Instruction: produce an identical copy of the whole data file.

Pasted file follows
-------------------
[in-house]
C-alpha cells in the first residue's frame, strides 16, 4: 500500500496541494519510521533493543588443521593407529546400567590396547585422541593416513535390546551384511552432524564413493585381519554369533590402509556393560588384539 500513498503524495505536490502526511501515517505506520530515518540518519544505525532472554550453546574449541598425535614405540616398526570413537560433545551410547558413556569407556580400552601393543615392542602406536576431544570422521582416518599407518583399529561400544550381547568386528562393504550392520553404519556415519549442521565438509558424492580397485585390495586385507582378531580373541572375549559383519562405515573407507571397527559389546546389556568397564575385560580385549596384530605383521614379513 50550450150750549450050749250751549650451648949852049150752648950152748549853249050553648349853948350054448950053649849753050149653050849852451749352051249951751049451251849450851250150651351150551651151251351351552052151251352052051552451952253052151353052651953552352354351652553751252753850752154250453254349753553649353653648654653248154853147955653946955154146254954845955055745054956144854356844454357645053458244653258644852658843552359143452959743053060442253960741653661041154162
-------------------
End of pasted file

[in-house]
C-alpha cells in the first residue's frame, strides 16, 4: 500500500496541494519510521533493543588443521593407529546400567590396547585422541593416513535390546551384511552432524564413493585381519554369533590402509556393560588384539 500513498503524495505536490502526511501515517505506520530515518540518519544505525532472554550453546574449541598425535614405540616398526570413537560433545551410547558413556569407556580400552601393543615392542602406536576431544570422521582416518599407518583399529561400544550381547568386528562393504550392520553404519556415519549442521565438509558424492580397485585390495586385507582378531580373541572375549559383519562405515573407507571397527559389546546389556568397564575385560580385549596384530605383521614379513 50550450150750549450050749250751549650451648949852049150752648950152748549853249050553648349853948350054448950053649849753050149653050849852451749352051249951751049451251849450851250150651351150551651151251351351552052151251352052051552451952253052151353052651953552352354351652553751252753850752154250453254349753553649353653648654653248154853147955653946955154146254954845955055745054956144854356844454357645053458244653258644852658843552359143452959743053060442253960741653661041154162